In the nine quarters between September 2007 and December 2009, Citigroup reported pre-tax losses of $77 billion, burning through its Tier 1 capital and requiring a US government bailout. This is the historical narrative behind the format of the Dodd-Frank Act Stress Tests (DFAST). Every year, the big American banks are required to model the impact of a 2007-9 scenario on their balance sheets, over a nine-quarter time horizon. The Federal Reserve tweaks the scenarios every year but the result is the same: the banks’ capital ratios dip down towards the regulatory minimum, and as long as they don’t go too close to it, the Fed gives them a pass grade.
While the DFAST cycle appears quite different to Basel capital requirements, we argue that the narrative of something happening two years in the future is a red herring. The main output is a stressed capital ratio, and that is a number which is important today. In effect DFAST is a parallel capital requirement on the banks, even though it is calculated differently. To show this, Risky Finance has transformed the results into a format that looks more like a capital requirement.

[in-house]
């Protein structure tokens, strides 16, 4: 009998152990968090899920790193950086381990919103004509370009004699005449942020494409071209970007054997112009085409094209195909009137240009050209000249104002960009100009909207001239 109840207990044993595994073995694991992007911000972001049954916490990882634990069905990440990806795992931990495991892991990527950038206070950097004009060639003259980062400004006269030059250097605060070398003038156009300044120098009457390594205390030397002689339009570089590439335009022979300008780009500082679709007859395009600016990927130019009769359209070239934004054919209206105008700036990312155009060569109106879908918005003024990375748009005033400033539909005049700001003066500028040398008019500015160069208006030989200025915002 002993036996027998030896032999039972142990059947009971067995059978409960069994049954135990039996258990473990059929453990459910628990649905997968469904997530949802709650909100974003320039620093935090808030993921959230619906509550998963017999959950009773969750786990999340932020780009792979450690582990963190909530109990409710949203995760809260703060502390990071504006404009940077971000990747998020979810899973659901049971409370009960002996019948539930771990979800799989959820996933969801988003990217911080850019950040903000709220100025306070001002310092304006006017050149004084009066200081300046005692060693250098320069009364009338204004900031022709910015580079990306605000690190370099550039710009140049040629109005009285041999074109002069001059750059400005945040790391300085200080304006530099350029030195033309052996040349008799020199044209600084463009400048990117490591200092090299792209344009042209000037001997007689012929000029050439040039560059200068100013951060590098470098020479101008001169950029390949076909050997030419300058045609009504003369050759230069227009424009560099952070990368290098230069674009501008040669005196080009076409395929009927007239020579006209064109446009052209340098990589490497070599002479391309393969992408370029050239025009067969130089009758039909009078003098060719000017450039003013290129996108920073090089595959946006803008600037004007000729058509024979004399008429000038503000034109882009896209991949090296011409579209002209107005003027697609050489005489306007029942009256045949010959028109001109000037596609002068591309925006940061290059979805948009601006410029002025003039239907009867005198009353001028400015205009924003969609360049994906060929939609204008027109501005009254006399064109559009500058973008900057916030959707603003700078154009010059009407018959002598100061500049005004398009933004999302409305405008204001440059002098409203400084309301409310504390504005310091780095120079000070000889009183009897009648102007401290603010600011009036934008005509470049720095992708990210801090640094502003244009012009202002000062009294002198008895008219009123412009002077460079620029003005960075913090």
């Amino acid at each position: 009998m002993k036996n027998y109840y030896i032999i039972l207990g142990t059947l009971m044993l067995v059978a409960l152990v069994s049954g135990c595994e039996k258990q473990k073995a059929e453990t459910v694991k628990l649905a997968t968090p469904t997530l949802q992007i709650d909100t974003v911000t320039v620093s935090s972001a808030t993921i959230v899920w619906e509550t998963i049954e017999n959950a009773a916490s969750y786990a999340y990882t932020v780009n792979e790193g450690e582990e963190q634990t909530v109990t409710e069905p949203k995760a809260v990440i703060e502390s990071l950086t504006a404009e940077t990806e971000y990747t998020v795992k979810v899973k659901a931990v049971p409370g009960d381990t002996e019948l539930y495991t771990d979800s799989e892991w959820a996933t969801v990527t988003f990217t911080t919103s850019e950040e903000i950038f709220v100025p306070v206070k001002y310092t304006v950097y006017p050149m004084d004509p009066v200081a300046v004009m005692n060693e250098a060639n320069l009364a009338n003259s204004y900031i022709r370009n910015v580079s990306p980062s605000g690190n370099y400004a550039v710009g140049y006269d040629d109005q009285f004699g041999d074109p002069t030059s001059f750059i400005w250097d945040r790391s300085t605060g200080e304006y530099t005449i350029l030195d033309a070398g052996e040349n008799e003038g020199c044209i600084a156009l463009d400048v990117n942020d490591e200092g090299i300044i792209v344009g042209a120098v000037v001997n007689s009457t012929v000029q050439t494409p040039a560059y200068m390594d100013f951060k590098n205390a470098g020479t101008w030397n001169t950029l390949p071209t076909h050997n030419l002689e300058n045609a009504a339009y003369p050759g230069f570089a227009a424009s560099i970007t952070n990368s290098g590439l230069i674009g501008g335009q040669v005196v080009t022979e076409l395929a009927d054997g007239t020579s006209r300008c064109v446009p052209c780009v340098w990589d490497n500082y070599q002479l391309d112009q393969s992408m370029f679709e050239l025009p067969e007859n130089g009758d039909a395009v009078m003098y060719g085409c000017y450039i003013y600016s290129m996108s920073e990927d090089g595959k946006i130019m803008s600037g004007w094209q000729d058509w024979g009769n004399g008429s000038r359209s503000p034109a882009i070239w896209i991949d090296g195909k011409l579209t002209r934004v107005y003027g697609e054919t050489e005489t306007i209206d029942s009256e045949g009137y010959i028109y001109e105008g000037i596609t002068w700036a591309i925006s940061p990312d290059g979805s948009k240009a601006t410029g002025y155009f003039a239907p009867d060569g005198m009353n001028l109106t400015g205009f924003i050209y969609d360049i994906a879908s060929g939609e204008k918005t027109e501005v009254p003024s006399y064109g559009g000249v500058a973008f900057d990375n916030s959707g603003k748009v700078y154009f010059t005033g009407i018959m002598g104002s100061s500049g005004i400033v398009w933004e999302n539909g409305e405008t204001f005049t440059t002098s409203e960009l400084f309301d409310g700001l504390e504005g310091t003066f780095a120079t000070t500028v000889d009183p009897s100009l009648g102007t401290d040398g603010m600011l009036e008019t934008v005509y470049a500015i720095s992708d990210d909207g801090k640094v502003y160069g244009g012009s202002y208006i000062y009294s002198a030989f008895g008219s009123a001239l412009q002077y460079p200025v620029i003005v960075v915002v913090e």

The implied stressed risk-weighted assets for six large US banks are available as an interactive visualisation for Risky Finance subscribers, and can be viewed alongside our four-year database of Basel advanced Pillar 3 RWA disclosures for the same banks. Subscribers can access this data and read our detailed analysis here.
Perhaps the biggest takeaway from our exercise is that DFAST is no longer a real stress test. After showing scepticism about the banks’ modelling a few years ago (and failing Citigroup twice in its CCAR review), the Fed is now waving the banks through. While the scenarios look impressive – a 6.5 percent GDP decline, a 5 percent unemployment increase, equity prices plunging by 50 percent and US house prices by 25 percent – the banks have learned how to jump through the Fed’s hoops.
Although it is more stringent than Basel III rules in limiting banks’ leverage, ultimately DFAST is no more than a internal modelling exercise. Rather than showing that the banks are getting safer, DFAST might just be telling us that the banks are becoming better at doing the modelling. There are so many unpredictable links and nonlinearities in a real deep recession or market shock, and no-one should be fooled that DFAST can account for them.